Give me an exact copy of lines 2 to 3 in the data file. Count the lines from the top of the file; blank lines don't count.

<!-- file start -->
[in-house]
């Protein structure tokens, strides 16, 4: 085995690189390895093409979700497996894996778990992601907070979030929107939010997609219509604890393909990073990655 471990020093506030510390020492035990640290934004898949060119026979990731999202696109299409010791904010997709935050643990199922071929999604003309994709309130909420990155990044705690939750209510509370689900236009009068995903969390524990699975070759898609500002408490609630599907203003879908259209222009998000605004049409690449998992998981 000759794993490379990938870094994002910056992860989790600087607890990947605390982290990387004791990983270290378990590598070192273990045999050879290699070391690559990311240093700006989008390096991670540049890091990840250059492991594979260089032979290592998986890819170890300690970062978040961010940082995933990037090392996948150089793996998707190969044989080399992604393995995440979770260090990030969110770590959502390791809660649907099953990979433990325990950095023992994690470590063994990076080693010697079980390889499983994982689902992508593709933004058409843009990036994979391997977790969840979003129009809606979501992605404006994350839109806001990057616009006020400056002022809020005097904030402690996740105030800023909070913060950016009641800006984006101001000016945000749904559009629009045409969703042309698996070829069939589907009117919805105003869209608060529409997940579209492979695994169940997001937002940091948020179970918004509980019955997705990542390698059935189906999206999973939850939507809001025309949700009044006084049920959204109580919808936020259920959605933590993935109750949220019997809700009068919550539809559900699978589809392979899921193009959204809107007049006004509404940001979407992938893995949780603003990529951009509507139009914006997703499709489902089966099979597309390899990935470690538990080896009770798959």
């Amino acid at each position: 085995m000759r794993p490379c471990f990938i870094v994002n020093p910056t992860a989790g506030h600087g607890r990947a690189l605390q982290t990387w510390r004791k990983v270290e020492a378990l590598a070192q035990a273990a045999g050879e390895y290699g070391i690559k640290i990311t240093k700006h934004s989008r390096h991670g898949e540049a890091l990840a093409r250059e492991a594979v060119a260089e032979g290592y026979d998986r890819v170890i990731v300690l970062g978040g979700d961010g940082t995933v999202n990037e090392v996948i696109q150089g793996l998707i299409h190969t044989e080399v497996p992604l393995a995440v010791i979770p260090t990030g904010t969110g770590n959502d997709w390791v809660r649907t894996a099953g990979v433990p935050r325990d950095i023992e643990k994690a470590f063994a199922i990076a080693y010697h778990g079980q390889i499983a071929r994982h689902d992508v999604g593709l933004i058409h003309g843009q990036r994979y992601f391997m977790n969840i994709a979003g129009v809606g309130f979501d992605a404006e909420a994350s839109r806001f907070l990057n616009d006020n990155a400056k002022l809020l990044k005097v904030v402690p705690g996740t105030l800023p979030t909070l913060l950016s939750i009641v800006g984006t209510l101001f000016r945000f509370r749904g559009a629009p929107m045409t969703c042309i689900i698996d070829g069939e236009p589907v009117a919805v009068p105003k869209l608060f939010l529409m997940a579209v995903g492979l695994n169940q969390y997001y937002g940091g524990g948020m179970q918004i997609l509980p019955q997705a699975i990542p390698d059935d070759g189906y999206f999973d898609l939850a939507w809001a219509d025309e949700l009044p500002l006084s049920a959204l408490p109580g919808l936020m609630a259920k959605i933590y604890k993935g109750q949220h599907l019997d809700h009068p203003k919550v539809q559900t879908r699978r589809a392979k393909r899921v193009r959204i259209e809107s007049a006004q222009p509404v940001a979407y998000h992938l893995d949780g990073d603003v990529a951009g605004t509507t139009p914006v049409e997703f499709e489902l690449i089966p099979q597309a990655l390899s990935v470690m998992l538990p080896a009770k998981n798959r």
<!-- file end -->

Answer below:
């Protein structure tokens, strides 16, 4: 085995690189390895093409979700497996894996778990992601907070979030929107939010997609219509604890393909990073990655 471990020093506030510390020492035990640290934004898949060119026979990731999202696109299409010791904010997709935050643990199922071929999604003309994709309130909420990155990044705690939750209510509370689900236009009068995903969390524990699975070759898609500002408490609630599907203003879908259209222009998000605004049409690449998992998981 000759794993490379990938870094994002910056992860989790600087607890990947605390982290990387004791990983270290378990590598070192273990045999050879290699070391690559990311240093700006989008390096991670540049890091990840250059492991594979260089032979290592998986890819170890300690970062978040961010940082995933990037090392996948150089793996998707190969044989080399992604393995995440979770260090990030969110770590959502390791809660649907099953990979433990325990950095023992994690470590063994990076080693010697079980390889499983994982689902992508593709933004058409843009990036994979391997977790969840979003129009809606979501992605404006994350839109806001990057616009006020400056002022809020005097904030402690996740105030800023909070913060950016009641800006984006101001000016945000749904559009629009045409969703042309698996070829069939589907009117919805105003869209608060529409997940579209492979695994169940997001937002940091948020179970918004509980019955997705990542390698059935189906999206999973939850939507809001025309949700009044006084049920959204109580919808936020259920959605933590993935109750949220019997809700009068919550539809559900699978589809392979899921193009959204809107007049006004509404940001979407992938893995949780603003990529951009509507139009914006997703499709489902089966099979597309390899990935470690538990080896009770798959």
């Amino acid at each position: 085995m000759r794993p490379c471990f990938i870094v994002n020093p910056t992860a989790g506030h600087g607890r990947a690189l605390q982290t990387w510390r004791k990983v270290e020492a378990l590598a070192q035990a273990a045999g050879e390895y290699g070391i690559k640290i990311t240093k700006h934004s989008r390096h991670g898949e540049a890091l990840a093409r250059e492991a594979v060119a260089e032979g290592y026979d998986r890819v170890i990731v300690l970062g978040g979700d961010g940082t995933v999202n990037e090392v996948i696109q150089g793996l998707i299409h190969t044989e080399v497996p992604l393995a995440v010791i979770p260090t990030g904010t969110g770590n959502d997709w390791v809660r649907t894996a099953g990979v433990p935050r325990d950095i023992e643990k994690a470590f063994a199922i990076a080693y010697h778990g079980q390889i499983a071929r994982h689902d992508v999604g593709l933004i058409h003309g843009q990036r994979y992601f391997m977790n969840i994709a979003g129009v809606g309130f979501d992605a404006e909420a994350s839109r806001f907070l990057n616009d006020n990155a400056k002022l809020l990044k005097v904030v402690p705690g996740t105030l800023p979030t909070l913060l950016s939750i009641v800006g984006t209510l101001f000016r945000f509370r749904g559009a629009p929107m045409t969703c042309i689900i698996d070829g069939e236009p589907v009117a919805v009068p105003k869209l608060f939010l529409m997940a579209v995903g492979l695994n169940q969390y997001y937002g940091g524990g948020m179970q918004i997609l509980p019955q997705a699975i990542p390698d059935d070759g189906y999206f999973d898609l939850a939507w809001a219509d025309e949700l009044p500002l006084s049920a959204l408490p109580g919808l936020m609630a259920k959605i933590y604890k993935g109750q949220h599907l019997d809700h009068p203003k919550v539809q559900t879908r699978r589809a392979k393909r899921v193009r959204i259209e809107s007049a006004q222009p509404v940001a979407y998000h992938l893995d949780g990073d603003v990529a951009g605004t509507t139009p914006v049409e997703f499709e489902l690449i089966p099979q597309a990655l390899s990935v470690m998992l538990p080896a009770k998981n798959r």